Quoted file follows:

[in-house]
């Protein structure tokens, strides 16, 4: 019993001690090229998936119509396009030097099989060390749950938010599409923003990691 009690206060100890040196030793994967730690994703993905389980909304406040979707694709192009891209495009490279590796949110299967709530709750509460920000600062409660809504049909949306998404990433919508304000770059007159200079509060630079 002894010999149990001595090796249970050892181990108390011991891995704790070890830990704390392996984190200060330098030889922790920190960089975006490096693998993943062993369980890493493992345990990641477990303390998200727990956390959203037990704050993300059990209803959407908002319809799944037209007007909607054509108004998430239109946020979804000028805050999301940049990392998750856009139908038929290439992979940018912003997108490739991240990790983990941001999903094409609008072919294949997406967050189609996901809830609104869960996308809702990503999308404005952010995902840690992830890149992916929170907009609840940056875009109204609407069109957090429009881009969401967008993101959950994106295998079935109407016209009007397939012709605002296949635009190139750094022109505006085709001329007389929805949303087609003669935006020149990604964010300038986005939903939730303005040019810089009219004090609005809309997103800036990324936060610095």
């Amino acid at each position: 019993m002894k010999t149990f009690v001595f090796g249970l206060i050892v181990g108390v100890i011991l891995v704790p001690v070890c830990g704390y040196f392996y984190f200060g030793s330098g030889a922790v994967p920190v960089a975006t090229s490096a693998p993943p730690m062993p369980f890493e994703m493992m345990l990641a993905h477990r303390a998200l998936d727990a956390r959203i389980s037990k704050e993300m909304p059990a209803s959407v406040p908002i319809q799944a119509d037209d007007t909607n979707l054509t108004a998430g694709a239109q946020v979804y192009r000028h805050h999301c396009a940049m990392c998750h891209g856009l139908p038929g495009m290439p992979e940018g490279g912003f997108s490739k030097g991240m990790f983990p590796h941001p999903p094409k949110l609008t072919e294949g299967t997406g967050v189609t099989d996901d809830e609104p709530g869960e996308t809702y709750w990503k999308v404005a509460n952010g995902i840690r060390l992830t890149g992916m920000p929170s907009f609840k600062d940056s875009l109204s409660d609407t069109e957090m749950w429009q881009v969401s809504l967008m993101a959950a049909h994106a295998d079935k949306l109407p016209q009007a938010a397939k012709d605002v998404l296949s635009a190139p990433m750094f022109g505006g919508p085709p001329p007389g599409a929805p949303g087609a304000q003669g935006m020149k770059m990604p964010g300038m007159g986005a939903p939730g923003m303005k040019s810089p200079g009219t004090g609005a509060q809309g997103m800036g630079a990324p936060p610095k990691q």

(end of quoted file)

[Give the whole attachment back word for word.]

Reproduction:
[in-house]
């Protein structure tokens, strides 16, 4: 019993001690090229998936119509396009030097099989060390749950938010599409923003990691 009690206060100890040196030793994967730690994703993905389980909304406040979707694709192009891209495009490279590796949110299967709530709750509460920000600062409660809504049909949306998404990433919508304000770059007159200079509060630079 002894010999149990001595090796249970050892181990108390011991891995704790070890830990704390392996984190200060330098030889922790920190960089975006490096693998993943062993369980890493493992345990990641477990303390998200727990956390959203037990704050993300059990209803959407908002319809799944037209007007909607054509108004998430239109946020979804000028805050999301940049990392998750856009139908038929290439992979940018912003997108490739991240990790983990941001999903094409609008072919294949997406967050189609996901809830609104869960996308809702990503999308404005952010995902840690992830890149992916929170907009609840940056875009109204609407069109957090429009881009969401967008993101959950994106295998079935109407016209009007397939012709605002296949635009190139750094022109505006085709001329007389929805949303087609003669935006020149990604964010300038986005939903939730303005040019810089009219004090609005809309997103800036990324936060610095």
């Amino acid at each position: 019993m002894k010999t149990f009690v001595f090796g249970l206060i050892v181990g108390v100890i011991l891995v704790p001690v070890c830990g704390y040196f392996y984190f200060g030793s330098g030889a922790v994967p920190v960089a975006t090229s490096a693998p993943p730690m062993p369980f890493e994703m493992m345990l990641a993905h477990r303390a998200l998936d727990a956390r959203i389980s037990k704050e993300m909304p059990a209803s959407v406040p908002i319809q799944a119509d037209d007007t909607n979707l054509t108004a998430g694709a239109q946020v979804y192009r000028h805050h999301c396009a940049m990392c998750h891209g856009l139908p038929g495009m290439p992979e940018g490279g912003f997108s490739k030097g991240m990790f983990p590796h941001p999903p094409k949110l609008t072919e294949g299967t997406g967050v189609t099989d996901d809830e609104p709530g869960e996308t809702y709750w990503k999308v404005a509460n952010g995902i840690r060390l992830t890149g992916m920000p929170s907009f609840k600062d940056s875009l109204s409660d609407t069109e957090m749950w429009q881009v969401s809504l967008m993101a959950a049909h994106a295998d079935k949306l109407p016209q009007a938010a397939k012709d605002v998404l296949s635009a190139p990433m750094f022109g505006g919508p085709p001329p007389g599409a929805p949303g087609a304000q003669g935006m020149k770059m990604p964010g300038m007159g986005a939903p939730g923003m303005k040019s810089p200079g009219t004090g609005a509060q809309g997103m800036g630079a990324p936060p610095k990691q």